Figure 1. Sagittal CT showed nasopharyngeal tumor infiltrated into the right sinonasal, intraorbital region with bony erosion.

Figure 2. Coronal view of the nasopharyngeal tumor occupying the entire right nasal cavity.

Figure 3. Inferiorly the tumor infiltrate to oral cavity.

Figure 4. Superiorly the tumor infiltrate into right infraorbital region.

3. Progress and Outcome

The patient was referred to oncology unit for further management and was under the multidisciplinary care comprises the otorhinolaryngologist, gynecologist and oncologist. She was planned for chemotherapy for the recurrent of nasopharyngeal carcinoma. However, due to some personal factors, she defaulted the follow up and treatment appointment. Four weeks later, on one evening she was brought by the daughter to the hospital emergency department in an unconscious state. The daughter described the mother had a sudden massive bleeding two hours prior coming to hospital. On examination, blood was actively oozing from her nose. She was pale and hemoglobin detected was 6 grams per deciliter. Her blood pressure was 70/40 mmHg, pulse 120 beats/minutes. Despite of active transfusion and resuscitation, patient succumb to her illness two hours later. The cause of death reported as hypovolemic shock secondary to massive intranasal hemorrhage due to underlying recurrent nasopharyngeal carcinoma.

4. Discussion

Multiple primary malignancies are a rare clinical condition. It is even rarer to have malignancies involving both the nasopharyngeal region and the uterus diagnosed around the same time. Within the region of South East Asia, it was reported by Singapore Cancer Registry that multiple primary cancers account for only 0.38% of all cases in their registry. It also documented there were few cases of nasopharyngeal carcinoma occurring together with uterine cervical cancer. Epstein-Barr virus could be the possible etiological agent and further study need to be conducted to look at its association especially among the Chinese lady in this region [5] [6]. Many pathological studies showed cervical epithelium is known to contain receptors for Epstein-Barr virus (EBV) and is a recognized site of viral shedding. More recent cases of nasopharyngeal carcinoma have been associated with cervical carcinoma, thus the hypothesis that EBV and cervical carcinoma are both related [6] [7].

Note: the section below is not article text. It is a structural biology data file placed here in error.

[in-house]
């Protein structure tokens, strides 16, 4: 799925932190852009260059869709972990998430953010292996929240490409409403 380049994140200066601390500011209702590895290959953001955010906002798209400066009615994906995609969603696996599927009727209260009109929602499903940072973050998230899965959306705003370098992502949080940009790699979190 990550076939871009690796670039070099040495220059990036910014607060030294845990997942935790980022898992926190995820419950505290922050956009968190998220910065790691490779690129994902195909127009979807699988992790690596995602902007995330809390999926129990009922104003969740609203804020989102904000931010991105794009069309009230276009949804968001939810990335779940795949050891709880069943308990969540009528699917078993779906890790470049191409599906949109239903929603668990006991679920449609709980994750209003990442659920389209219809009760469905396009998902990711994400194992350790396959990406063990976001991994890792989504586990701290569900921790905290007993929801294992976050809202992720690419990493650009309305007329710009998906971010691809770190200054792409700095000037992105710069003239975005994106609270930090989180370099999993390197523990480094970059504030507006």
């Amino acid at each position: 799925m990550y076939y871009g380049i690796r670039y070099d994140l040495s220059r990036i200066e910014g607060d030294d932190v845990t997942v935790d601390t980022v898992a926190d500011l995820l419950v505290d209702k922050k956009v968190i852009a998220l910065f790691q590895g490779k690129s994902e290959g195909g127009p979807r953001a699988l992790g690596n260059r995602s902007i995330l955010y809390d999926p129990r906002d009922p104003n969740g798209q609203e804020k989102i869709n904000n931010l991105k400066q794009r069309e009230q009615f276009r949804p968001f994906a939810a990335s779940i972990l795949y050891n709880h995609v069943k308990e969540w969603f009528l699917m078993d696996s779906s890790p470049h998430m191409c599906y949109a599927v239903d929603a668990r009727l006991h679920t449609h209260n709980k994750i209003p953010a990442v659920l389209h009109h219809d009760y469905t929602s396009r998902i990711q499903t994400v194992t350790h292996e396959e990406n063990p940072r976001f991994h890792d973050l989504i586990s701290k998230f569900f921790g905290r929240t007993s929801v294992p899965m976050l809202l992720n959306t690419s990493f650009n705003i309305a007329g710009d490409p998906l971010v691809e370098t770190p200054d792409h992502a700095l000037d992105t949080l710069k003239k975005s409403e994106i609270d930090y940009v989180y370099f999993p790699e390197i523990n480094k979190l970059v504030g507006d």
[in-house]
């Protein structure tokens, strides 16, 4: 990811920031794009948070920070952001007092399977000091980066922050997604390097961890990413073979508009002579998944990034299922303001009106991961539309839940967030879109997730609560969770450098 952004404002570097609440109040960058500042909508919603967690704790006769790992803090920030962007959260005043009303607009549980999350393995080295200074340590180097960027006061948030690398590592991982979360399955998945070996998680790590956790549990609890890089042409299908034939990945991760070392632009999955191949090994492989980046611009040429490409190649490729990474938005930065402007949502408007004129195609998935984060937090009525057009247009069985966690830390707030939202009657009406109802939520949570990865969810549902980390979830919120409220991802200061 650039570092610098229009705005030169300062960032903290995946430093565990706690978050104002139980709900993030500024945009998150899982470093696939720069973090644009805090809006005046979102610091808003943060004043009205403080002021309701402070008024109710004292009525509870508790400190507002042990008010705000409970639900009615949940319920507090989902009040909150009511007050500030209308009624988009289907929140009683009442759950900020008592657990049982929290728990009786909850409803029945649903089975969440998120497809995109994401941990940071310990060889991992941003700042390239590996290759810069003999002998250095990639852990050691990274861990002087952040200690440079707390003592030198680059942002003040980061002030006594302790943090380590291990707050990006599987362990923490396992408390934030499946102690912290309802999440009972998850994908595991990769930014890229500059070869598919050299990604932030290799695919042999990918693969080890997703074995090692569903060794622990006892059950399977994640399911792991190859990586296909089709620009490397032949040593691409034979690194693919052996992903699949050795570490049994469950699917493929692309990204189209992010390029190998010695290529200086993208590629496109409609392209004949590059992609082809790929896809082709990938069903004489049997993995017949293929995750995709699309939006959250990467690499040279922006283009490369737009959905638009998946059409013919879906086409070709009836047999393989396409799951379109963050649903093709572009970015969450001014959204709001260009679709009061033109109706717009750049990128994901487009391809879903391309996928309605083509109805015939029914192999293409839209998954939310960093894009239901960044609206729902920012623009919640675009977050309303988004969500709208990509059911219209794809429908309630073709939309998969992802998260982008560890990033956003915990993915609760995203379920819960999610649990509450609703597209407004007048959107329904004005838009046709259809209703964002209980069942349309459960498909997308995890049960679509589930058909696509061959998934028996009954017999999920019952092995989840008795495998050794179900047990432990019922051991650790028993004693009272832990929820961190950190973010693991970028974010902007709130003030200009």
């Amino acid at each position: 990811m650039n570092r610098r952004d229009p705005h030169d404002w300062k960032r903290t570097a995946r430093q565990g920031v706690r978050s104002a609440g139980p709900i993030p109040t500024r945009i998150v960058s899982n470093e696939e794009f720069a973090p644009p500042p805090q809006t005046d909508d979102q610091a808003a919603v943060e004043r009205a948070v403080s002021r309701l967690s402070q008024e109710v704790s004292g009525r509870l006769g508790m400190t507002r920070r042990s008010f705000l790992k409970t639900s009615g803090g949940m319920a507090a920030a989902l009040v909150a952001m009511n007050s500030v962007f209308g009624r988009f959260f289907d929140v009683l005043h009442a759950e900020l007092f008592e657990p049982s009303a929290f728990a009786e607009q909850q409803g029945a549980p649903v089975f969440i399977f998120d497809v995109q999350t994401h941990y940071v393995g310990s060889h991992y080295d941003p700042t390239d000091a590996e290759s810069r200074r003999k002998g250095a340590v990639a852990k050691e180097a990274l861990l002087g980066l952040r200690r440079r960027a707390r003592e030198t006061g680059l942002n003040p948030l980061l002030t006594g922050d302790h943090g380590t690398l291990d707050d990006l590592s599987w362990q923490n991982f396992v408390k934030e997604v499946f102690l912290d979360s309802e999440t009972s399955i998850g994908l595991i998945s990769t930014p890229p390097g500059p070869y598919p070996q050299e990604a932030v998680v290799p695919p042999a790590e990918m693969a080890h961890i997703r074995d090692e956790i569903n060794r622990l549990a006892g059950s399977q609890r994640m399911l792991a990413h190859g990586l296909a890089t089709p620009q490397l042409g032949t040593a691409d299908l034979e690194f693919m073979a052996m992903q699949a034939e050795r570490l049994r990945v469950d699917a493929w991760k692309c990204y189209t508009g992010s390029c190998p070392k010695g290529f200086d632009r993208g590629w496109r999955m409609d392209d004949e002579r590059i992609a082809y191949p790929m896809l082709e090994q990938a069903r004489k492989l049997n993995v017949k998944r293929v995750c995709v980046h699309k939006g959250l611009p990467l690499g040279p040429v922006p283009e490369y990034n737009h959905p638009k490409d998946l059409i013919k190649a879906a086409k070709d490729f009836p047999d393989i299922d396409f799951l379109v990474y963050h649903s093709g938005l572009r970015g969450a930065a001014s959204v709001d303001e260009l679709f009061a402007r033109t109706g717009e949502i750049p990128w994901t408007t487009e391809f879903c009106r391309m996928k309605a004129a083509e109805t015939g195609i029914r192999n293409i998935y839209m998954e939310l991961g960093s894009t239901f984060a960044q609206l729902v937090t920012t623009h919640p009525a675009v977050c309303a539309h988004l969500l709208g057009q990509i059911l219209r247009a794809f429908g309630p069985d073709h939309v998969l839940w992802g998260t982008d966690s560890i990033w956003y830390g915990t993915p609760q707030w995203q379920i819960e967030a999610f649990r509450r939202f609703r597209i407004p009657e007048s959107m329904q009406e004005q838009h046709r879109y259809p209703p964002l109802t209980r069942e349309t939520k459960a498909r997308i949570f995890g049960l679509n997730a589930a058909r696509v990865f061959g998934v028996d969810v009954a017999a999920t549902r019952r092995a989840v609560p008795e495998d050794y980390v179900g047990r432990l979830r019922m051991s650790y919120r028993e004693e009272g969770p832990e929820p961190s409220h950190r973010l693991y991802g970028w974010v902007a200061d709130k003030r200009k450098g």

As with many other multiple primary malignancies reported elsewhere, the patient presented in this case did not have any significant risk factors such as smoking or drinking alcohol. None of her family members was diagnosed with cancer. The only significant past history was she had radiotherapy 11 years ago for her first diagnosed nasopharyngeal carcinoma. However, there was no strong evidence to suggest this led to her uterine cancer after 11 years. No laboratory test performed in her to indicate any association with exposure to Epstein-Barr virus. The occurrence of multiple primary malignancies in this patient could be multi-factorial.

The prognosis and survival of multiple primary malignancies depends very much on the cancer type and also the stage at the time of diagnosis. Among other factors affecting the prognosis include genetic factors, behavioral influences, lifestyle and comorbid illnesses [8].

The most important poor prognostic factor in this particular patient which we highlighted was non-compliant to treatment. Despite of appointment for treatment and follow-up was given, she defaulted. No specific reason was given by patient or her family members as why she failed to turn up for the treatment. Following defaulting treatment, the tumour most likely had infiltrated nearby blood vessels, therefore she presented with massive uncontrollable bleed. Adequate health education remains an important factor in this region. The treating physician should be encouraged to spend more time to explain and advice the patient especially in a case of multiple primary malignancies which required close follow-up and multidisciplinary approach in the management.

5. Conclusion

Multiple primary malignancies (MPMs) is a rare clinical condition, nevertheless any patient diagnosed and treated for malignancy if presents with new clinical symptoms, the treating physician must look for the evidence of recurrence and possibility of multiple malignancies. In such circumstances, the patient usually needs multidisciplinary approach and proper advice and counseling to patient and family is necessary to ensure good response to treatment.

Conflicts of Interest

The authors declare no conflicts of interest regarding the publication of this paper.